This week we’re celebrating the graduation of our Junior Memory Collectors. Below you’ll find some of their work and their reflections on the program.
Memory Collector: KATERINA KAPETANAKIS
IN HER OWN WORDS: The final ten weeks of my time with SBYF has come to an end, but in the six months I’ve spent working with the Spaces Between Your Fingers project, I’ve learned a lot.
The Spaces Between Your Fingers project works to preserve the memories of people who have been diagnosed with Alzheimer’s. My job, as junior memory collector, was to interview these people and to record their stories and memories in the form of short stories. Working for SBYF, I’ve learned that the key to telling a good story is being a good listener. In order to help other people share their memories, it isn’t enough to simply ask them a few questions, take down some notes, and just churn out a story. You have to listen. You have to listen for the excitement in their voices when they tell you about their favorite summer activity. You have to listen for the laughter in their voice when they tell you about the way their spouse embarrassed themselves on a first date. You have to listen to how, no matter what story they tell you, they always come back to one specific detail that makes their eyes light up with joy when they think of it.
Then you have to somehow take that piece of them and put it onto paper, which is harder than it looks if you want to do it right.
Capturing a person’s voice is what’s important. The story is their story, not yours. You are acting as an extension of their voice, and it’s something that working with SBYF taught me is both a great gift and a great responsibility. It’s a gift because you are now allowed into their world, and you get to share all the joys and excitements of another human being through the most intimate form possible, the telling of stories. It’s a responsibility because, not only do you have to tell the story as accurately as possible, but you have to make sure that, above all, their voice is heard in the story. And to do that well, you have to listen.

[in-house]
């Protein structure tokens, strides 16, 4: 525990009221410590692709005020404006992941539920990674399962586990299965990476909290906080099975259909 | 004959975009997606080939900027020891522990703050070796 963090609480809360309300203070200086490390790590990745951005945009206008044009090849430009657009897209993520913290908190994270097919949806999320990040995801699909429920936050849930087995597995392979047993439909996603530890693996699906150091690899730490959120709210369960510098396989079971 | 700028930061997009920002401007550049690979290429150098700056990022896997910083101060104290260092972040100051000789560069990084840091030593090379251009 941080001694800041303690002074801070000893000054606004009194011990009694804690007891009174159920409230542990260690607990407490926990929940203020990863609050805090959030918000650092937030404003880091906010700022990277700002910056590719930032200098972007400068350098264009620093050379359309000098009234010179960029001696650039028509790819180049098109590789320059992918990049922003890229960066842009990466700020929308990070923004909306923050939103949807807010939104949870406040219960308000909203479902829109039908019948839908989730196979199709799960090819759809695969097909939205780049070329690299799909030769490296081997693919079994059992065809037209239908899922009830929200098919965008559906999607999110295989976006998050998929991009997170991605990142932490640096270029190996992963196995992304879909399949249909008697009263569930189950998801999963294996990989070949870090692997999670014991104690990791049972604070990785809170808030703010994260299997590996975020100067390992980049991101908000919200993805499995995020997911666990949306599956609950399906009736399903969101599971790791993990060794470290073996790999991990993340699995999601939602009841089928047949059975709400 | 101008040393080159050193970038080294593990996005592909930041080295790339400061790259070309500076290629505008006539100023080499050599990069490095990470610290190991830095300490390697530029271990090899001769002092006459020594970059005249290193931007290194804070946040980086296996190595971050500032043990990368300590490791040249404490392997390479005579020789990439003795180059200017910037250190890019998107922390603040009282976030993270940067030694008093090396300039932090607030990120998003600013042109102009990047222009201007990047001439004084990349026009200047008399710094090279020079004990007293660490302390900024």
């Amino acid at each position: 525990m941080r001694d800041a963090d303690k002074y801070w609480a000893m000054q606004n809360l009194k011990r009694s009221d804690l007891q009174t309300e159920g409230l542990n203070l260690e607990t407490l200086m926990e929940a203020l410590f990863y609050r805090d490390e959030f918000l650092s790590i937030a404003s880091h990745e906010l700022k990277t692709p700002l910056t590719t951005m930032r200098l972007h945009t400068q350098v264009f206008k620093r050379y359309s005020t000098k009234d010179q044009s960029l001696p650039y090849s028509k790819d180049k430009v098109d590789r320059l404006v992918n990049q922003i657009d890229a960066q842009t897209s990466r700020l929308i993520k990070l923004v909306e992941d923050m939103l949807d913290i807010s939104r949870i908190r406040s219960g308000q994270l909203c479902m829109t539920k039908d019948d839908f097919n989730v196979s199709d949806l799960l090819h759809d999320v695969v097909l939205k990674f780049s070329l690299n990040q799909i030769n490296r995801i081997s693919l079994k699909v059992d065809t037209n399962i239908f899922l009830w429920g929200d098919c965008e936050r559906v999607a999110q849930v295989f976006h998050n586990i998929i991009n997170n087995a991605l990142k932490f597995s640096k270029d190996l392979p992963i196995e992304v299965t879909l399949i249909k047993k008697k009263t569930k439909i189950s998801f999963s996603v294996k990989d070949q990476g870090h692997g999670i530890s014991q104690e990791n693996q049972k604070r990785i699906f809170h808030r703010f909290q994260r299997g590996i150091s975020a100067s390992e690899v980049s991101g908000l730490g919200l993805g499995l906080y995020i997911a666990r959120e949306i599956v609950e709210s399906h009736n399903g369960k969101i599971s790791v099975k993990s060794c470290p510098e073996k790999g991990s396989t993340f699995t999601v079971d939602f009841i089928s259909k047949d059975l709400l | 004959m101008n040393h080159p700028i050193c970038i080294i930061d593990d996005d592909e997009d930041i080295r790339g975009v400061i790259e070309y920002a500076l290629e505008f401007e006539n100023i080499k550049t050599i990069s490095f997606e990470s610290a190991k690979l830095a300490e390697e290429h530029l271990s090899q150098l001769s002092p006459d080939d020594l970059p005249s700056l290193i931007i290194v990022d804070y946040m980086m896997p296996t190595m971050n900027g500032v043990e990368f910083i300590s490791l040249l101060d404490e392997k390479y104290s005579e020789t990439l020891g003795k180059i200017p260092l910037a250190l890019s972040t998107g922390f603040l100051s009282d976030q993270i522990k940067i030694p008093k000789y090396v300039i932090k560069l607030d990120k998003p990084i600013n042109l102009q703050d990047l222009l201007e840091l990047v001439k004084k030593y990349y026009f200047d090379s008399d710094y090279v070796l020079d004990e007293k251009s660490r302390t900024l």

I’m going to miss working with SBYF. I’m going to miss being able to connect with an entire generation of people through a common chain of stories and experiences that people from my generation will simply never know or quite understand. I’m going to miss how excited they get when they find out that someone else cares about their stories. How they are suddenly anchored to you emotionally because suddenly there’s another human being who cares about them. It was an experience I’m going to treasure for the rest of my life. It’ll be one of those things that, when I’m older, I’ll think about my time here and simply smile at the thought of it. I’m so thankful that I had the opportunity to do this.
SOME OF HER WORK (click to enlarge):